It was, as it always is, a warm night in Tahiti, and our handsome 320-passenger ship, the Paul Gauguin, was leaving the busy port of Pape'ete for a weeklong, five-stop cruise in the Society Islands of French Polynesia. In the main dining room, a waiter was pouring a white Bordeaux. "It has some character, but it's not really a full-bodied wine," he said. "On the first night, the passengers are tired, and since they don't want to concentrate, we serve our lightest wines."
Without even considering its color or bouquet, I took a sip. Then I took another sip and another and another. I guess it was a light wine, but I couldn't really tell, not because I was tired, but because I had never taken the time to understand wine. In fact, faced with most wine and food--French food, in particular--I had always thought of myself as a kind of noble savage, blissfully ignorant of the corrupting, civilizing influence of too much knowledge.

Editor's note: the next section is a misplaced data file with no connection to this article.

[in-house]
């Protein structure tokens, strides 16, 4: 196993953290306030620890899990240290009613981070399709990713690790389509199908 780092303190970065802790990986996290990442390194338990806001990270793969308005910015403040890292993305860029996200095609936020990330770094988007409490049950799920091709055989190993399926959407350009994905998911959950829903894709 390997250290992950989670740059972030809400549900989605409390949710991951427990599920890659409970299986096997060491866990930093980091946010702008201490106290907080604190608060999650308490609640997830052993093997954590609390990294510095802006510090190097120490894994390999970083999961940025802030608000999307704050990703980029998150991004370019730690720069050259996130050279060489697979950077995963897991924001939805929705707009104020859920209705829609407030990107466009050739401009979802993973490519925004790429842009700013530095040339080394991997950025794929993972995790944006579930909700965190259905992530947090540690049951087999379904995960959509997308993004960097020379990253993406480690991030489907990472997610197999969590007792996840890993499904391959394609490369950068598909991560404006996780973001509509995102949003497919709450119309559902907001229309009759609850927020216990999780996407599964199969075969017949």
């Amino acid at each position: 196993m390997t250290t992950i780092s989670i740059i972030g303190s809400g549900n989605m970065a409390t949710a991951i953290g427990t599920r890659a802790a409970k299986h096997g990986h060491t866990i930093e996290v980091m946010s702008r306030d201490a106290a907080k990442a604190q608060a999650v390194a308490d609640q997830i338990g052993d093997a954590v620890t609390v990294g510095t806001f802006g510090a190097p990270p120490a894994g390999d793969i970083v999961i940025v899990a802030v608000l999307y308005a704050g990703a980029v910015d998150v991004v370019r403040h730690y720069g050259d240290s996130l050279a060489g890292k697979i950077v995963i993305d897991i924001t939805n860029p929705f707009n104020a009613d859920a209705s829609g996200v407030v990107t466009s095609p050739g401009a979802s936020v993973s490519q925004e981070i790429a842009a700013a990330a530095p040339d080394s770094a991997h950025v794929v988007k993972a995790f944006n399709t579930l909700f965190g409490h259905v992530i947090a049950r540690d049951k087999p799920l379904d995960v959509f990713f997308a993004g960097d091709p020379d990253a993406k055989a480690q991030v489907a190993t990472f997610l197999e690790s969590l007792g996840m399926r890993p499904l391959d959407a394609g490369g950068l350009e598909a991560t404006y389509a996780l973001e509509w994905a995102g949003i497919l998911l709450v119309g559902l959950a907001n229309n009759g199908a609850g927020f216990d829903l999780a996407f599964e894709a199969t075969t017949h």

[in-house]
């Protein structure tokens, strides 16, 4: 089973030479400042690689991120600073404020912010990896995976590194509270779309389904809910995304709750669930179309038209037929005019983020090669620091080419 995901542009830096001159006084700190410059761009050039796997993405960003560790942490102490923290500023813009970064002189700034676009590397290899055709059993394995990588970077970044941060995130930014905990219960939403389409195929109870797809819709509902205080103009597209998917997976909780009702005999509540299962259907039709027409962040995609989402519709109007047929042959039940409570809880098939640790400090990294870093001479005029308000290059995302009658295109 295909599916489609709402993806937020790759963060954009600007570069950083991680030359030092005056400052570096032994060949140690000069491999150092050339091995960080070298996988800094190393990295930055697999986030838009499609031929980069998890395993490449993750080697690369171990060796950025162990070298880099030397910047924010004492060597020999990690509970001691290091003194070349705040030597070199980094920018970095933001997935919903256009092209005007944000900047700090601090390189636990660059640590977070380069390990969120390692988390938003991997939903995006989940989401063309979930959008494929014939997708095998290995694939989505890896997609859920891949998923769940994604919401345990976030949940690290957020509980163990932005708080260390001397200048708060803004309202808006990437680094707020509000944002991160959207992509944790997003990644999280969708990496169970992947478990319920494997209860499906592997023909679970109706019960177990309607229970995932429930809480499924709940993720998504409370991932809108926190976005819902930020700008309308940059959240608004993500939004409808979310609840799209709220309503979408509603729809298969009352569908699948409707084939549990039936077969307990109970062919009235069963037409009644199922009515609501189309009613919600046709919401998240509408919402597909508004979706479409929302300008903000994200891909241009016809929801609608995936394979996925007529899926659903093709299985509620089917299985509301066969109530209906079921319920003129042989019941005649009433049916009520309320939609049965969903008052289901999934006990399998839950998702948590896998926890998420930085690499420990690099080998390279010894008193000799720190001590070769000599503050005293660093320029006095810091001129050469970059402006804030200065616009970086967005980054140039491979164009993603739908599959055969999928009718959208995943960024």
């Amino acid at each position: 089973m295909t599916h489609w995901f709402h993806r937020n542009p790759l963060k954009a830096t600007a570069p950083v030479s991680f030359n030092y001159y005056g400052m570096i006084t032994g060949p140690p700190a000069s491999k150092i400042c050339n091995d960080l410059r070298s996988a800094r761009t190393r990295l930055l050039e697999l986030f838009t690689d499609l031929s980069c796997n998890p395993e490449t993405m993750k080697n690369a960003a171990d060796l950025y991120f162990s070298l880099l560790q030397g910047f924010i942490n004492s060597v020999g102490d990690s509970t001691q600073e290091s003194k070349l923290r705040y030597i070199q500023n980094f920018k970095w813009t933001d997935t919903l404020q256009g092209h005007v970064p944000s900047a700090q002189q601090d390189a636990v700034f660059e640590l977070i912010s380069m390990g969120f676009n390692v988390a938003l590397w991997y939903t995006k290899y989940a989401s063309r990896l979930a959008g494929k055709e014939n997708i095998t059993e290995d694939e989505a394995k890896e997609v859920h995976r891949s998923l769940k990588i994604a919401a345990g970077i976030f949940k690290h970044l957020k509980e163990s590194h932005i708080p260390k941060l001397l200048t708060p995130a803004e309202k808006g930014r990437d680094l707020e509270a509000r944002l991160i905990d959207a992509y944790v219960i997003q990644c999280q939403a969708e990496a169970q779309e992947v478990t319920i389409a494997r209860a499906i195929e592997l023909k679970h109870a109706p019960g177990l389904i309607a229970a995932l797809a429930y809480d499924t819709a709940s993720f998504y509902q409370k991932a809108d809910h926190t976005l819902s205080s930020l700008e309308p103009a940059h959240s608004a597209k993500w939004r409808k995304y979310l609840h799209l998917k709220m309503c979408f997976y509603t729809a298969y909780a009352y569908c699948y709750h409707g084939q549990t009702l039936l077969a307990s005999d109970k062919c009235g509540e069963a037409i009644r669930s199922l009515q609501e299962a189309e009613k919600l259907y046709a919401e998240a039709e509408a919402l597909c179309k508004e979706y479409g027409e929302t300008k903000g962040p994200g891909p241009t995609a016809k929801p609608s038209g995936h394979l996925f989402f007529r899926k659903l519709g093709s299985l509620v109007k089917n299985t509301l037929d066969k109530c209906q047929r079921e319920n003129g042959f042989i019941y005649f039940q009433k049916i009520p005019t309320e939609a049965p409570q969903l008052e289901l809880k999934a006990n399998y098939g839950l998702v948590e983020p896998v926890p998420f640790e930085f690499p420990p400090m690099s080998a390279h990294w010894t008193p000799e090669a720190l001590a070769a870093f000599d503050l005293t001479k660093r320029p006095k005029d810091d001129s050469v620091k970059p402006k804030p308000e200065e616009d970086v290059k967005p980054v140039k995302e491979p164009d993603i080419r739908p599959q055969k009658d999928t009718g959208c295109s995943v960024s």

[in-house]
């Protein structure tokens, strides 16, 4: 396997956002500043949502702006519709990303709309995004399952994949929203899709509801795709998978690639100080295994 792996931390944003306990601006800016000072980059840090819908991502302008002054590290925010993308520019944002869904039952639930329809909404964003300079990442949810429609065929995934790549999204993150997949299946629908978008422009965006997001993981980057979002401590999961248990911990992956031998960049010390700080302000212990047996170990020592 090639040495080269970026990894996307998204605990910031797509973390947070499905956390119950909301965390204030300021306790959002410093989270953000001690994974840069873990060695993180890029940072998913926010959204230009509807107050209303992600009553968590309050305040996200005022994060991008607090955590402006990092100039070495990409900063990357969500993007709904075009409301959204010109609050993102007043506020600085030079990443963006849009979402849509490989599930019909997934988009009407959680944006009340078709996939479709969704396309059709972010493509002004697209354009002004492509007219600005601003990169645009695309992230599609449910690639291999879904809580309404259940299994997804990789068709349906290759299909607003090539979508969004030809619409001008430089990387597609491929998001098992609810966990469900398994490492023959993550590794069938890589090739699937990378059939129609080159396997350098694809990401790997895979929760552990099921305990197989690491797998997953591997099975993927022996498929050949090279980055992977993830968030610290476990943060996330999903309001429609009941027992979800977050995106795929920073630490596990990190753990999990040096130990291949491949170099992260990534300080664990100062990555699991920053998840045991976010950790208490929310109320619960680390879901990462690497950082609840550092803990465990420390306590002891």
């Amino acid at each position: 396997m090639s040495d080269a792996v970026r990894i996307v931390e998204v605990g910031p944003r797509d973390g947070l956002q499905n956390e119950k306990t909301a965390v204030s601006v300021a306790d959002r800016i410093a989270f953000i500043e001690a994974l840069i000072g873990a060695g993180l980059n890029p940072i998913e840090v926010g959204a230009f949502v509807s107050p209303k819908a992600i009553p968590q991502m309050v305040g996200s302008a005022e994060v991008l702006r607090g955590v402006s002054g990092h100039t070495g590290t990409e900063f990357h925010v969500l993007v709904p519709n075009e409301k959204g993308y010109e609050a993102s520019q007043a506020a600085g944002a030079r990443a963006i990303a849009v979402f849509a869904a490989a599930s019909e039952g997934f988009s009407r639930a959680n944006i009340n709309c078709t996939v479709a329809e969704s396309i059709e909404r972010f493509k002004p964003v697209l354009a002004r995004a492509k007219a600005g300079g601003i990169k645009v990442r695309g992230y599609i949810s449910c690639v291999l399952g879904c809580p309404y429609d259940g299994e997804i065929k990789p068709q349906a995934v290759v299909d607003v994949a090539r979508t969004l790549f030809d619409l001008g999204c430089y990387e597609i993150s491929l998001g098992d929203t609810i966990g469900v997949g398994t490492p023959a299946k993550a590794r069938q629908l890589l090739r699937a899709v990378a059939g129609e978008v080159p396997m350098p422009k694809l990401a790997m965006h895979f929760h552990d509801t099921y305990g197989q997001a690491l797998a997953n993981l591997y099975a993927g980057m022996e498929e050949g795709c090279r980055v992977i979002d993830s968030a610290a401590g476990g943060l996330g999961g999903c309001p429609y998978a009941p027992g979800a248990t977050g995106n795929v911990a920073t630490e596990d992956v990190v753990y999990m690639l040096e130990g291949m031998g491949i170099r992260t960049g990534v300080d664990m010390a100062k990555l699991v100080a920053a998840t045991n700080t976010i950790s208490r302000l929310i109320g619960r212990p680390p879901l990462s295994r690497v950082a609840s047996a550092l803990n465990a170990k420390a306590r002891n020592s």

This cruise, then, with a pair of French chefs aboard to re-create the best dishes from their two-Michelin-star restaurants and a wine expert to give seminars, was going to be an intensive education for me. But French Polynesia has always been good at making Westerners examine the way they live. Inspirational to writers and artists--Herman Melville, Robert Louis Stevenson, Jack London, Somerset Maugham, James Michener and, of course, Gauguin himself--these volcanic islands are places of such constant natural beauty that it becomes impossible for visitors not to pay a little more attention than usual to their surroundings. "This region is a festival of the senses," says Jean-Claude Potier, who helped create the Gauguin's culinary program for the ship's operator, Radisson Seven Seas Cruises, "so why not have an especially nice gastronomic experience while you're here?"